A new president brings with him an air of optimism and change that many Peruvians are looking forward to.
The normally bustling streets of Lima were more quiet than usual yesterday. While school children paraded through downtown early in the morning, many limeños had left town to take advantage of “Fiestas Patrias”, the country’s Independence Day celebrations and the second most important public holiday of the year. This year, there was another reason for people to be off the streets. Glued to their televisions, Peruvians watched the inauguration of Ollanta Humala, the country’s new president.
New presidents of Peru are always sworn in on Fiestas Patrias — or 28 July — delivering their first address to a captivated audience, watching eagerly without the distractions of the usual working day. Among other things, Humala’s inaugural address pledged an incentive to return to work, by raising wages by 25 per cent over two stages.
The anticipation of Humala’s presidency has been great. In a country with a conflict-ridden and unstable past, Peruvians are used to periods of relative calm being uprooted by corrupt government and socio-economic inequality. While some are hoping that Humala will alleviate Peru’s vast poverty and social polarity though redistribution programmes along the lines of Brazil’s popular former President Lula, others fear that his family’s history of noxious ethno-nationalism will come into play.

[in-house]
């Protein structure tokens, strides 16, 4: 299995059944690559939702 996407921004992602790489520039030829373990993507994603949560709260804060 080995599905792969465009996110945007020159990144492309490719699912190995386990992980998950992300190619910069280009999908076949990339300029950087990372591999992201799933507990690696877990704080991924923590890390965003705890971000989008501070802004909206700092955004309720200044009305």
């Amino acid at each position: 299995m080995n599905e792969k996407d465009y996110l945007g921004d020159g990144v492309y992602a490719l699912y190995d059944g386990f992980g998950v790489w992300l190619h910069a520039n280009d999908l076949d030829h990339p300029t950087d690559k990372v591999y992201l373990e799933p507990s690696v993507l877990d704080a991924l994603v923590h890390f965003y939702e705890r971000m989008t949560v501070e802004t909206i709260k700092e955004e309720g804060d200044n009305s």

However, most people on the streets of Barranco — Lima’s most free-spirited neighbourhood — are positive about Humala’s appointment. Having campaigned on centre-left principles for this election, Humala gained the support of many of Peru’s most well-known artists and intellectuals. Indeed, when he announced his 16-member cabinet earlier this week, Lima’s cultural elite were still impressed. Among the most praised are Susana Baca, Peru’s new culture minister (and the first black member of cabinet for almost two centuries) and Miguel Caillaux Zalazzi, the country’s incoming agriculture minister.
Drawing further comparison with Lula, who appointed Brazilian singer Gilberto Gil as his minister of culture in 2003, Baca is one of Peru’s most beloved singers. Known for her work to preserve the history of Peruvians descended from African slaves, Baca’s background and music represents unity in a country divided by income, geography and race.
As former head of the biggest organisation of small farms in Peru, it seems Caillaux Zalazzi will be set on improving support for the country’s thousands of small farms who, over the last decade, have been empowered by the country’s important food movement.
“Our farmers have been forgotten by the politicians for the last 200 years. For the first time, cooks are joining with the farmer to build a new culture together,” says chef Gastón Acurio, a godfather-like figure to Peru’s food and agriculture industry. “The most important thing is to make the customer conscious of what is happen. When society’s concept changes, the politics change. I’m optimistic for this government; it will be different. I think we have a lot to look forward to over the next five years.”
Aisha Speirs is a Monocle staff writer based in New York.
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